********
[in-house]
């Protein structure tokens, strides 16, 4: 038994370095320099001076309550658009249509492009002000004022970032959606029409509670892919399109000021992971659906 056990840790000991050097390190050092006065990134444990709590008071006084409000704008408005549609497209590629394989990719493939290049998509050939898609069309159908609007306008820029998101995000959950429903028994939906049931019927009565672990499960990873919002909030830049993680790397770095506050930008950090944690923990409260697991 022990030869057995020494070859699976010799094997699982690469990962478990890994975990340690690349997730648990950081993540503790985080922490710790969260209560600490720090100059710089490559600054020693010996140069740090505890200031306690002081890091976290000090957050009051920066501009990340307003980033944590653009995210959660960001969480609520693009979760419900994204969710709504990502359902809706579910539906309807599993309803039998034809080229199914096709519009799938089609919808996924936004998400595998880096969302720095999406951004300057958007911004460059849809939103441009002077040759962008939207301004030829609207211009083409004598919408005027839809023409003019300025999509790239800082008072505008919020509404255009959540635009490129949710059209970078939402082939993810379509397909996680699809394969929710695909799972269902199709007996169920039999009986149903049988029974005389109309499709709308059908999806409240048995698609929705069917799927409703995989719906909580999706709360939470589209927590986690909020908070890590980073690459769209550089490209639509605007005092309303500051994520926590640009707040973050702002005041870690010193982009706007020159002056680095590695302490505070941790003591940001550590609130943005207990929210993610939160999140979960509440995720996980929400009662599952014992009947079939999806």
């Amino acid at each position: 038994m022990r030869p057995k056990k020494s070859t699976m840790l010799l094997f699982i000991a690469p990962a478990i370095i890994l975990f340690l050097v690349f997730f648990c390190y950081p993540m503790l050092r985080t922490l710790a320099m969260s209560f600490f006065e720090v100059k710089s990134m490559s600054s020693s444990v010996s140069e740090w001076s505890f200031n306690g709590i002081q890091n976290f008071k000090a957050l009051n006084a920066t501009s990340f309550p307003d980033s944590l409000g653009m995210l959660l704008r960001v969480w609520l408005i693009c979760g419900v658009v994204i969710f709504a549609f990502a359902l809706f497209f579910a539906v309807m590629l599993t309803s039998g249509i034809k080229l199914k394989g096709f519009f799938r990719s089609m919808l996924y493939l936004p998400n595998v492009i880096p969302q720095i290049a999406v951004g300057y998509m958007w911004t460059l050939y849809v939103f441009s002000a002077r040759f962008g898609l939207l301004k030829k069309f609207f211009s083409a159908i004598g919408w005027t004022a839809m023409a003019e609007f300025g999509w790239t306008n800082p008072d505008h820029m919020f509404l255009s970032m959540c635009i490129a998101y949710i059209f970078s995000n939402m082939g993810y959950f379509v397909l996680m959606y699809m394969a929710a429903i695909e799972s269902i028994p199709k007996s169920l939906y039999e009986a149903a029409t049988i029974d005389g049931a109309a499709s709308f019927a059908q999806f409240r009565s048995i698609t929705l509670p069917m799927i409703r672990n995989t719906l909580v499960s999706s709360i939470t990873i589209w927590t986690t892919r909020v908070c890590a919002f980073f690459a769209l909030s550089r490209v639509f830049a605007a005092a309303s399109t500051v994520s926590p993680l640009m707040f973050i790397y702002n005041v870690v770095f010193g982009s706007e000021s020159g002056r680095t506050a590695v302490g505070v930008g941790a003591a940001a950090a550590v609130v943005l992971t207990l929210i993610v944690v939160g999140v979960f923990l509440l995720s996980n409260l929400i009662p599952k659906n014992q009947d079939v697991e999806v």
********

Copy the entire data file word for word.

[in-house]
């Protein structure tokens, strides 16, 4: 038994370095320099001076309550658009249509492009002000004022970032959606029409509670892919399109000021992971659906 056990840790000991050097390190050092006065990134444990709590008071006084409000704008408005549609497209590629394989990719493939290049998509050939898609069309159908609007306008820029998101995000959950429903028994939906049931019927009565672990499960990873919002909030830049993680790397770095506050930008950090944690923990409260697991 022990030869057995020494070859699976010799094997699982690469990962478990890994975990340690690349997730648990950081993540503790985080922490710790969260209560600490720090100059710089490559600054020693010996140069740090505890200031306690002081890091976290000090957050009051920066501009990340307003980033944590653009995210959660960001969480609520693009979760419900994204969710709504990502359902809706579910539906309807599993309803039998034809080229199914096709519009799938089609919808996924936004998400595998880096969302720095999406951004300057958007911004460059849809939103441009002077040759962008939207301004030829609207211009083409004598919408005027839809023409003019300025999509790239800082008072505008919020509404255009959540635009490129949710059209970078939402082939993810379509397909996680699809394969929710695909799972269902199709007996169920039999009986149903049988029974005389109309499709709308059908999806409240048995698609929705069917799927409703995989719906909580999706709360939470589209927590986690909020908070890590980073690459769209550089490209639509605007005092309303500051994520926590640009707040973050702002005041870690010193982009706007020159002056680095590695302490505070941790003591940001550590609130943005207990929210993610939160999140979960509440995720996980929400009662599952014992009947079939999806």
């Amino acid at each position: 038994m022990r030869p057995k056990k020494s070859t699976m840790l010799l094997f699982i000991a690469p990962a478990i370095i890994l975990f340690l050097v690349f997730f648990c390190y950081p993540m503790l050092r985080t922490l710790a320099m969260s209560f600490f006065e720090v100059k710089s990134m490559s600054s020693s444990v010996s140069e740090w001076s505890f200031n306690g709590i002081q890091n976290f008071k000090a957050l009051n006084a920066t501009s990340f309550p307003d980033s944590l409000g653009m995210l959660l704008r960001v969480w609520l408005i693009c979760g419900v658009v994204i969710f709504a549609f990502a359902l809706f497209f579910a539906v309807m590629l599993t309803s039998g249509i034809k080229l199914k394989g096709f519009f799938r990719s089609m919808l996924y493939l936004p998400n595998v492009i880096p969302q720095i290049a999406v951004g300057y998509m958007w911004t460059l050939y849809v939103f441009s002000a002077r040759f962008g898609l939207l301004k030829k069309f609207f211009s083409a159908i004598g919408w005027t004022a839809m023409a003019e609007f300025g999509w790239t306008n800082p008072d505008h820029m919020f509404l255009s970032m959540c635009i490129a998101y949710i059209f970078s995000n939402m082939g993810y959950f379509v397909l996680m959606y699809m394969a929710a429903i695909e799972s269902i028994p199709k007996s169920l939906y039999e009986a149903a029409t049988i029974d005389g049931a109309a499709s709308f019927a059908q999806f409240r009565s048995i698609t929705l509670p069917m799927i409703r672990n995989t719906l909580v499960s999706s709360i939470t990873i589209w927590t986690t892919r909020v908070c890590a919002f980073f690459a769209l909030s550089r490209v639509f830049a605007a005092a309303s399109t500051v994520s926590p993680l640009m707040f973050i790397y702002n005041v870690v770095f010193g982009s706007e000021s020159g002056r680095t506050a590695v302490g505070v930008g941790a003591a940001a950090a550590v609130v943005l992971t207990l929210i993610v944690v939160g999140v979960f923990l509440l995720s996980n409260l929400i009662p599952k659906n014992q009947d079939v697991e999806v």